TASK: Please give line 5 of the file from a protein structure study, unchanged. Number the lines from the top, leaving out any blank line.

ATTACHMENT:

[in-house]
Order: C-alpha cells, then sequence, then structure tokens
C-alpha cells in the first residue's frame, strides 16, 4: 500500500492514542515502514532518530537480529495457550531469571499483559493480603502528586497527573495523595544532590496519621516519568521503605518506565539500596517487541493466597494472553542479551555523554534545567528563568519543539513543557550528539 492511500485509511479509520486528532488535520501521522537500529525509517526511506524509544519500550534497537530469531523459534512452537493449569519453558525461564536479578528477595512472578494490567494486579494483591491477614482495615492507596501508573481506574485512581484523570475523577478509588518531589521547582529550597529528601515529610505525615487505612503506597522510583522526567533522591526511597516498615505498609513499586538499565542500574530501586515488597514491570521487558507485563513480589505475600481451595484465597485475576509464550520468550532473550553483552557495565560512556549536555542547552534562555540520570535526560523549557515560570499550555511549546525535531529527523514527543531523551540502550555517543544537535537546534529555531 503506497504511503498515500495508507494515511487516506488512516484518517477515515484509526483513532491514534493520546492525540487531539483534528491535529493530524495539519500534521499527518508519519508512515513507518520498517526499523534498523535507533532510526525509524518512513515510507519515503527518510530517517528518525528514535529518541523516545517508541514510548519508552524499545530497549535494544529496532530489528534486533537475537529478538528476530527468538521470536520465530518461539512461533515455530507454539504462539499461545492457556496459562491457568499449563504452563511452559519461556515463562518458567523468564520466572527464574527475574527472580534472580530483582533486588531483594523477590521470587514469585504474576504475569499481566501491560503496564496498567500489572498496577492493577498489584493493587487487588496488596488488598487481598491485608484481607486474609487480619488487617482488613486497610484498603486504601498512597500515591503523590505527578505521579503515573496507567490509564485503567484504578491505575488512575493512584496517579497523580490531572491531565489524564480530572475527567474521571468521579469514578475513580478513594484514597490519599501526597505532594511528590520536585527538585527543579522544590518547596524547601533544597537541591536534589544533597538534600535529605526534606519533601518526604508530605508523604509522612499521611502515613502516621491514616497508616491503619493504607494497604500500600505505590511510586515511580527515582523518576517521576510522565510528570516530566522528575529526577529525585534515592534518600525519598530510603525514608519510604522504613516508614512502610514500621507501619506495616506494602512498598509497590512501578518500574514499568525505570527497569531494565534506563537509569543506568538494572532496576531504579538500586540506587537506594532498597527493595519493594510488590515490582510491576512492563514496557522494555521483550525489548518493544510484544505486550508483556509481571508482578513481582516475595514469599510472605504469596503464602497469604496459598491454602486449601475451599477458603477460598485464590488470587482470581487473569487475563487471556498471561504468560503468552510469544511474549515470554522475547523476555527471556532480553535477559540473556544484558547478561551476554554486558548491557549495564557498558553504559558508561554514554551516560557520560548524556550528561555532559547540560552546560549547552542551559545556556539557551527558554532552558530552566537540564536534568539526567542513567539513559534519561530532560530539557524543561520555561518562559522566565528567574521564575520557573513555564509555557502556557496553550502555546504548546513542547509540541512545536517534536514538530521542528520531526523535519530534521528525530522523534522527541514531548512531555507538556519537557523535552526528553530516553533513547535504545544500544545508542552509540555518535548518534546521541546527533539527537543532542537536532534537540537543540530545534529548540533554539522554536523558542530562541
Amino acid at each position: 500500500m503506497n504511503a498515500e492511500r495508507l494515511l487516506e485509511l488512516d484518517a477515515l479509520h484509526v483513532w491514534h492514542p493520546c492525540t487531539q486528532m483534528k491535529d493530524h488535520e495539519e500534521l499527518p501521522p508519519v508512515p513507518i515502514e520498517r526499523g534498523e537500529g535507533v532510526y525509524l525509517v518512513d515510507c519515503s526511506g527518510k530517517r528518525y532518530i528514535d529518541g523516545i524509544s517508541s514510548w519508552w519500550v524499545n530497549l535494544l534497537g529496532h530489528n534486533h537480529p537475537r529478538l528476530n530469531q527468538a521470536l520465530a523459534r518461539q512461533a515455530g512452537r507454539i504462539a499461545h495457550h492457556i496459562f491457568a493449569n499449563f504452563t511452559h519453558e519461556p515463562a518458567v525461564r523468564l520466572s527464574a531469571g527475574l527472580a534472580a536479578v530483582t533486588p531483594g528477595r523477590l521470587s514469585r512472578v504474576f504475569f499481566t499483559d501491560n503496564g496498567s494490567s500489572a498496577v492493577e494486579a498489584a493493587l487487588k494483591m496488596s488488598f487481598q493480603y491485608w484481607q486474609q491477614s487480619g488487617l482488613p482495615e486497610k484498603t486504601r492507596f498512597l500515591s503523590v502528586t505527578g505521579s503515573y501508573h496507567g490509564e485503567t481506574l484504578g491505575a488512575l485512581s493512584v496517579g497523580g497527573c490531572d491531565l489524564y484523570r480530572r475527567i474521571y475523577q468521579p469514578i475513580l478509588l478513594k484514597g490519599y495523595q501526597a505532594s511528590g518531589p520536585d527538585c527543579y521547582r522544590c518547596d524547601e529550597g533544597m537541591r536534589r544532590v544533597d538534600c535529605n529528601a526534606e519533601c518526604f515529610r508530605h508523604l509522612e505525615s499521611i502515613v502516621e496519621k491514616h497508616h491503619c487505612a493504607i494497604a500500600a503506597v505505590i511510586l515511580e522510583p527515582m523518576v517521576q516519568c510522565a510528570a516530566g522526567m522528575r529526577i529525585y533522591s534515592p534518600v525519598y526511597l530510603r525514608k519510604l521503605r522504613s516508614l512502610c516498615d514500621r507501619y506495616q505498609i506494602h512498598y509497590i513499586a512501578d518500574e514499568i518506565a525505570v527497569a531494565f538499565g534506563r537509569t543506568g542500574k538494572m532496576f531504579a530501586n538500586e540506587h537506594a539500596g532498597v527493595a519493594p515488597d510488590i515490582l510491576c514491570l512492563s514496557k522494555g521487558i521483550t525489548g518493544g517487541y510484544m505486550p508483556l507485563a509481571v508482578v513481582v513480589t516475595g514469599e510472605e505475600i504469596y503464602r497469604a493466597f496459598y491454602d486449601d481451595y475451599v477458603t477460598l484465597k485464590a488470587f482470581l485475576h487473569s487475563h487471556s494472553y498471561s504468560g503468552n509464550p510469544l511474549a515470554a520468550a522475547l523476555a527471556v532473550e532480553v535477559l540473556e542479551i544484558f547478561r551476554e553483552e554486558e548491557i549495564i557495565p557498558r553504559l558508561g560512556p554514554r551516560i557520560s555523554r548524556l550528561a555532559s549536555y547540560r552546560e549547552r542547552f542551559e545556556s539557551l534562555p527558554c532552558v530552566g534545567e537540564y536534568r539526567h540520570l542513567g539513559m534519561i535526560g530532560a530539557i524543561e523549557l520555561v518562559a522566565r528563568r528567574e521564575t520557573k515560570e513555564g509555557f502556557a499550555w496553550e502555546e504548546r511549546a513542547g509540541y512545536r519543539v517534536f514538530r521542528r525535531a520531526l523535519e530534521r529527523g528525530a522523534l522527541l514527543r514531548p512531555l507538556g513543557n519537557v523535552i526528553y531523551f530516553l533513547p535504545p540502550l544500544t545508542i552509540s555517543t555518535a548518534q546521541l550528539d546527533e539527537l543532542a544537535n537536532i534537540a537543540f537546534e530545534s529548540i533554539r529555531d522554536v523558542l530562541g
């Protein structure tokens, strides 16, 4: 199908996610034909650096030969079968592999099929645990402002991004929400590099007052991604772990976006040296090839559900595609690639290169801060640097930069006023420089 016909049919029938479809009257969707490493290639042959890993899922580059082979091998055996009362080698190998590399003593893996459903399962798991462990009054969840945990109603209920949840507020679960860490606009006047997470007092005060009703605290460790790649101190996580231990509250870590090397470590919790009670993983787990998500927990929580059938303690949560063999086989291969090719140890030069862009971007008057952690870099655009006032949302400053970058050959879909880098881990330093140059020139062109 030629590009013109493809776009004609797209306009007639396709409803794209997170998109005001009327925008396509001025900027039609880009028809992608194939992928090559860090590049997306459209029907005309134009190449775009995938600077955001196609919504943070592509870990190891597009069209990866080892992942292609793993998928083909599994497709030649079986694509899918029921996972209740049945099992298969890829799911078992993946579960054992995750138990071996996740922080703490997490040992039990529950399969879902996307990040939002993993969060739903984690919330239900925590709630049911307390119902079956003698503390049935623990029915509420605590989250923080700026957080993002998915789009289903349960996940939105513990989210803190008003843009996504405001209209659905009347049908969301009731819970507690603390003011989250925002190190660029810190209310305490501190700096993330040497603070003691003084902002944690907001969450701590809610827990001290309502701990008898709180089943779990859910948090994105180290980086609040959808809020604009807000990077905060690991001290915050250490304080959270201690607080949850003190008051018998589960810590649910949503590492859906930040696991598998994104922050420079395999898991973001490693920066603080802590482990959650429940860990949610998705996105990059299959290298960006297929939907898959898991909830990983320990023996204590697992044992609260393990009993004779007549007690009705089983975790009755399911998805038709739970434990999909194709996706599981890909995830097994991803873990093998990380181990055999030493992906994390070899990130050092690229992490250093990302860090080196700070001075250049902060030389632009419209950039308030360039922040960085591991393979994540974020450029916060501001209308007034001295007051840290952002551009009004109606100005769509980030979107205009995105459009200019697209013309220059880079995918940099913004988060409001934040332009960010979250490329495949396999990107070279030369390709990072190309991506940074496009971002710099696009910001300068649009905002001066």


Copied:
């Protein structure tokens, strides 16, 4: 199908996610034909650096030969079968592999099929645990402002991004929400590099007052991604772990976006040296090839559900595609690639290169801060640097930069006023420089 016909049919029938479809009257969707490493290639042959890993899922580059082979091998055996009362080698190998590399003593893996459903399962798991462990009054969840945990109603209920949840507020679960860490606009006047997470007092005060009703605290460790790649101190996580231990509250870590090397470590919790009670993983787990998500927990929580059938303690949560063999086989291969090719140890030069862009971007008057952690870099655009006032949302400053970058050959879909880098881990330093140059020139062109 030629590009013109493809776009004609797209306009007639396709409803794209997170998109005001009327925008396509001025900027039609880009028809992608194939992928090559860090590049997306459209029907005309134009190449775009995938600077955001196609919504943070592509870990190891597009069209990866080892992942292609793993998928083909599994497709030649079986694509899918029921996972209740049945099992298969890829799911078992993946579960054992995750138990071996996740922080703490997490040992039990529950399969879902996307990040939002993993969060739903984690919330239900925590709630049911307390119902079956003698503390049935623990029915509420605590989250923080700026957080993002998915789009289903349960996940939105513990989210803190008003843009996504405001209209659905009347049908969301009731819970507690603390003011989250925002190190660029810190209310305490501190700096993330040497603070003691003084902002944690907001969450701590809610827990001290309502701990008898709180089943779990859910948090994105180290980086609040959808809020604009807000990077905060690991001290915050250490304080959270201690607080949850003190008051018998589960810590649910949503590492859906930040696991598998994104922050420079395999898991973001490693920066603080802590482990959650429940860990949610998705996105990059299959290298960006297929939907898959898991909830990983320990023996204590697992044992609260393990009993004779007549007690009705089983975790009755399911998805038709739970434990999909194709996706599981890909995830097994991803873990093998990380181990055999030493992906994390070899990130050092690229992490250093990302860090080196700070001075250049902060030389632009419209950039308030360039922040960085591991393979994540974020450029916060501001209308007034001295007051840290952002551009009004109606100005769509980030979107205009995105459009200019697209013309220059880079995918940099913004988060409001934040332009960010979250490329495949396999990107070279030369390709990072190309991506940074496009971002710099696009910001300068649009905002001066």